“The point is for them to get what they want — that their wishes will be adhered to,” Goyer says.
FOCUS ON FEELINGS
How you broach the topic will depend on your family dynamics. An indirect approach would be to mention that you read an article on the topic or saw something on TV about it, or that you’re doing similar planning for yourself.
“For some people, an indirect approach is more effective,” Goyer says. “For other people, they’re going to see right through you and be angry that you’re indirect.”
Take the approach you think will work best with your parents. However you bring it up, pivot quickly to asking for your parents’ perspective. It’s important to listen more than you talk, especially at the beginning.
“Ask them how they’re feeling about the finances, or the housework or the driving or whatever it is,” Goyer says. “Do they ever feel uncomfortable? Do they ever feel unsafe?
She says you could pose it as a question, such as: “‘Do you ever feel like you might like to have a little bit of help to do that?’”
Ask follow-up questions and consider paraphrasing what you’re hearing to show that you’re actively listening (using phrases like “What I’m hearing you saying is … ”). People who feel heard are less likely to be defensive and more likely to listen to what you have to say, Goyer says.
If your parents aren’t troubled by a situation, but you are, Goyer recommends using “I” statements.
“Never start anything with, ‘You need to,’” Goyer says. “Instead, say, ‘I’m concerned about’ or ‘I want to help you.’ Your role is to provide support for them.”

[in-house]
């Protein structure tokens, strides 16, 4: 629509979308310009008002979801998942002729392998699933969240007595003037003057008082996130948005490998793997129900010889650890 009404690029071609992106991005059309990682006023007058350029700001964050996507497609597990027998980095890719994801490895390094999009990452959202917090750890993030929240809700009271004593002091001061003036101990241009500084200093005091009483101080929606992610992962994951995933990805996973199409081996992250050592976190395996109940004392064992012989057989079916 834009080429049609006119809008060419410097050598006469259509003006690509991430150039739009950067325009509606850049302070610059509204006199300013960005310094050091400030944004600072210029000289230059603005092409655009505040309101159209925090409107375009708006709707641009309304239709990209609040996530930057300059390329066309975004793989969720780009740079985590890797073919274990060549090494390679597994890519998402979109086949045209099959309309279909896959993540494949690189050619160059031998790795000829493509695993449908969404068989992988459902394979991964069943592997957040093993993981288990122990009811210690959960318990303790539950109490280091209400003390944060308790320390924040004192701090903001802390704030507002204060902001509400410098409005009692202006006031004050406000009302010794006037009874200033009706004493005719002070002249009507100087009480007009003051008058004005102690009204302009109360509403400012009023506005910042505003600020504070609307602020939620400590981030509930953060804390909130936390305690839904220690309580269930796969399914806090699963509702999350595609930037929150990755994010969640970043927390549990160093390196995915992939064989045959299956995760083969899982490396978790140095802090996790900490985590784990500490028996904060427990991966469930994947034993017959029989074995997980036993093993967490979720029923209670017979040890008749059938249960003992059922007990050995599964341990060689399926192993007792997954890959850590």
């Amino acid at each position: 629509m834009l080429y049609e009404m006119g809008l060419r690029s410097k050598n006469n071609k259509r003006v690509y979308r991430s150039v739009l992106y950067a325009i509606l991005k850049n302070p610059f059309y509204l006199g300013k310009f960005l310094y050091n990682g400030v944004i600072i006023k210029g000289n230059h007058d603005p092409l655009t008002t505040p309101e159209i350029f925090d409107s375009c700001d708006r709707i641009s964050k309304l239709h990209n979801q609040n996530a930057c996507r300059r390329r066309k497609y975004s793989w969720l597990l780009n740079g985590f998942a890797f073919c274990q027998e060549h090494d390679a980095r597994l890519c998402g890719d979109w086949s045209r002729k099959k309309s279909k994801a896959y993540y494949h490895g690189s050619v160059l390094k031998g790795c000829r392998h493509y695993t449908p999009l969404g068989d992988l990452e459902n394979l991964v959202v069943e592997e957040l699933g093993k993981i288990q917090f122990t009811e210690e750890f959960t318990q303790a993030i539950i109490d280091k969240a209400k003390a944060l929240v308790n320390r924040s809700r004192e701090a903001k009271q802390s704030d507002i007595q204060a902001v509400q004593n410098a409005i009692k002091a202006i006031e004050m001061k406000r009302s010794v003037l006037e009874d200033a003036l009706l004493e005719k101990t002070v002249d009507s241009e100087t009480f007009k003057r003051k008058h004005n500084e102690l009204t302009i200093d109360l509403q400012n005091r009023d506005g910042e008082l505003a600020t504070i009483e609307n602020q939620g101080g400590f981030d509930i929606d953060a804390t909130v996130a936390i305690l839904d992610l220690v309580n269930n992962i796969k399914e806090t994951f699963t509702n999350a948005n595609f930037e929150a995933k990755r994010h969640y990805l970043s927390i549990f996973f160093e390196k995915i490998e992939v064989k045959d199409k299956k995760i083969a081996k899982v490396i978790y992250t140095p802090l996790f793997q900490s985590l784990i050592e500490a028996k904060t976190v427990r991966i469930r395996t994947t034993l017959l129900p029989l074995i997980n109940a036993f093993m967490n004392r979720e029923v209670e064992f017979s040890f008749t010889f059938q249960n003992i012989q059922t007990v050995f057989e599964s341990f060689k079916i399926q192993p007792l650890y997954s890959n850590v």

PREPARE TO ABANDON SHIP
That support includes staying calm if your parents get angry, fearful or sad. Your folks may be embarrassed about their financial situation, worried about the future or resistant to the idea of needing help. Acknowledge those feelings, even if you don’t agree with their viewpoint, Goyer says.
“If they are feeling insecure, or they’re feeling angry at the thought of a change — are scared at the thought of a change — validate those feelings,” Goyer says. “Change is hard.”
But be prepared to drop the subject, at least for the time being, if tensions remain high.
“For some people, (discussing money) is fine, but for others, it’s going to ruin the holiday,” Goyer says. “Maybe the holiday is when we observe, and we make a plan to talk later about it.”
Citation: The Harris Poll survey on behalf of Edward Jones and Age Wave was conducted from August 12-16, 2021, among 2,020 U.S. adults ages 18 and older. Results were weighted where necessary to bring them into line with their actual proportions in the population.
This article is meant to provide background information and should not be considered legal guidance.
This column was provided to The Associated Press by the personal finance website NerdWallet. Liz Weston is a columnist at NerdWallet, a certified financial planner and author of “Your Credit Score.” Email: firstname.lastname@example.org. Twitter: @lizweston.